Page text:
15. says 01 May 2007 at 10:57

    ALISON provides via the Internet, highly interactive self-paced multimedia training
    courseware for BASIC SKILLS to the individual learner for FREE.

    Financial Literacy is only one course, which contains Seven modules of interactive multimedia learning are provided on personal financial management. The course provides information such as how to set up a bank account, planning for the purchase of a home, to the basics of preparing financially for retirement. For someone struggling to manage their finances or simply wanting to learn more about how to make the most of their money, this course is for them.

    Just take a look:

  16. says 01 May 2007 at 11:01

    Another great post J.D. It’s no wonder you have a huge fan base.


  17. tinyhands says 01 May 2007 at 12:33

    All in all, a successful theme-month I would say.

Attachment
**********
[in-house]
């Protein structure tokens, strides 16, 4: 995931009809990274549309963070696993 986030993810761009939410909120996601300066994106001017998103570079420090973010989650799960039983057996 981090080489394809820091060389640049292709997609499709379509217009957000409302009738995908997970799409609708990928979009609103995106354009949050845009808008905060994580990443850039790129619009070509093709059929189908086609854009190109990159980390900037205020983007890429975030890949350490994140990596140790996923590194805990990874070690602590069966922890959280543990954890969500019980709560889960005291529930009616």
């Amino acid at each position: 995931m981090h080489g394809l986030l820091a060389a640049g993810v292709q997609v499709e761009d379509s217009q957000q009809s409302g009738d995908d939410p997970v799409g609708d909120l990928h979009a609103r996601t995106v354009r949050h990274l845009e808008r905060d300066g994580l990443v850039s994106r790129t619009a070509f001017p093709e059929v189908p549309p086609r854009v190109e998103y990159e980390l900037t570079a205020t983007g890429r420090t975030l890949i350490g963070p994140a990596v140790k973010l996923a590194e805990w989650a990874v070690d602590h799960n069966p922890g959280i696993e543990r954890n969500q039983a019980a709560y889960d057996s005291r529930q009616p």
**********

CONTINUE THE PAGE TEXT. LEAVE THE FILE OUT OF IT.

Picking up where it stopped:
18. Ranjan says 02 May 2007 at 06:38

    Vow! Such a treasure trove. Even though it’s US specific, it’s useful to learn the concepts for an Indian like me.

  19. pf101 says 07 May 2007 at 11:48

    Excellent list. I’ll be adding several to my resources page.

  20. english major says 01 April 2008 at 13:18

    for those of us nitpickers:
    “on they’re own” is killing me… please fix!

  21. Rick says 01 April 2008 at 13:41

    thanks for putting all this helpful info in one post, you should make an easy link to this for future reference! 🙂

  22. Mrs.ThePoint says 01 April 2008 at 13:41

    wow…this post is great.
    It answered sooooo many financial questions that I had before.